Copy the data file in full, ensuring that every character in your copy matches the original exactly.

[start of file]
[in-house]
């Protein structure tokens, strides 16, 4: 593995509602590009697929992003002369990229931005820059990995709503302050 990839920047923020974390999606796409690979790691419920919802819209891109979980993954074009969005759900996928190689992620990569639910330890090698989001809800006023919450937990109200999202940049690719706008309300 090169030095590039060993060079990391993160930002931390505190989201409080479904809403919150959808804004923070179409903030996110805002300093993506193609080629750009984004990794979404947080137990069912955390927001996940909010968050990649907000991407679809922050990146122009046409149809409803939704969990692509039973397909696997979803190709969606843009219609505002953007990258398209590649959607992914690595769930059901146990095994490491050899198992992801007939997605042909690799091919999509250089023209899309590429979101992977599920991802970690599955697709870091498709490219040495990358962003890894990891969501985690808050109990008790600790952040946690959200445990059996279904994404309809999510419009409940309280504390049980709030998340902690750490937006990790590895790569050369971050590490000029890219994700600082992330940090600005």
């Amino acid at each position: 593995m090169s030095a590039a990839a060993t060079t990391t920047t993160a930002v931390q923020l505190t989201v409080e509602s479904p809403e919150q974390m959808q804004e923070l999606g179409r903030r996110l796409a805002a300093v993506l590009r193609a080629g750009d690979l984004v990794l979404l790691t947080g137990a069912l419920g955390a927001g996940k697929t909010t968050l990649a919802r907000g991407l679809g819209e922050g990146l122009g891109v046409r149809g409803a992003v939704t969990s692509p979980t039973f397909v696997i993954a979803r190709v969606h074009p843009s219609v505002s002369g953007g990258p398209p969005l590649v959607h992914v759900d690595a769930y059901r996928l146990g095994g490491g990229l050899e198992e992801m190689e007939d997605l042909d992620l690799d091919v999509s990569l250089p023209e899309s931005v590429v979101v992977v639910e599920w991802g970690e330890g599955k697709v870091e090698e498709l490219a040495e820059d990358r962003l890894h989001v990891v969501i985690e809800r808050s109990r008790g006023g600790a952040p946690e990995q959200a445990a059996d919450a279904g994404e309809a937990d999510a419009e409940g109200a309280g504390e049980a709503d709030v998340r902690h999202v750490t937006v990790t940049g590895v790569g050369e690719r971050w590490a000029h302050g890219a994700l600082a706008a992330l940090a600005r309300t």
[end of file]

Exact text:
[in-house]
């Protein structure tokens, strides 16, 4: 593995509602590009697929992003002369990229931005820059990995709503302050 990839920047923020974390999606796409690979790691419920919802819209891109979980993954074009969005759900996928190689992620990569639910330890090698989001809800006023919450937990109200999202940049690719706008309300 090169030095590039060993060079990391993160930002931390505190989201409080479904809403919150959808804004923070179409903030996110805002300093993506193609080629750009984004990794979404947080137990069912955390927001996940909010968050990649907000991407679809922050990146122009046409149809409803939704969990692509039973397909696997979803190709969606843009219609505002953007990258398209590649959607992914690595769930059901146990095994490491050899198992992801007939997605042909690799091919999509250089023209899309590429979101992977599920991802970690599955697709870091498709490219040495990358962003890894990891969501985690808050109990008790600790952040946690959200445990059996279904994404309809999510419009409940309280504390049980709030998340902690750490937006990790590895790569050369971050590490000029890219994700600082992330940090600005």
């Amino acid at each position: 593995m090169s030095a590039a990839a060993t060079t990391t920047t993160a930002v931390q923020l505190t989201v409080e509602s479904p809403e919150q974390m959808q804004e923070l999606g179409r903030r996110l796409a805002a300093v993506l590009r193609a080629g750009d690979l984004v990794l979404l790691t947080g137990a069912l419920g955390a927001g996940k697929t909010t968050l990649a919802r907000g991407l679809g819209e922050g990146l122009g891109v046409r149809g409803a992003v939704t969990s692509p979980t039973f397909v696997i993954a979803r190709v969606h074009p843009s219609v505002s002369g953007g990258p398209p969005l590649v959607h992914v759900d690595a769930y059901r996928l146990g095994g490491g990229l050899e198992e992801m190689e007939d997605l042909d992620l690799d091919v999509s990569l250089p023209e899309s931005v590429v979101v992977v639910e599920w991802g970690e330890g599955k697709v870091e090698e498709l490219a040495e820059d990358r962003l890894h989001v990891v969501i985690e809800r808050s109990r008790g006023g600790a952040p946690e990995q959200a445990a059996d919450a279904g994404e309809a937990d999510a419009e409940g109200a309280g504390e049980a709503d709030v998340r902690h999202v750490t937006v990790t940049g590895v790569g050369e690719r971050w590490a000029h302050g890219a994700l600082a706008a992330l940090a600005r309300t």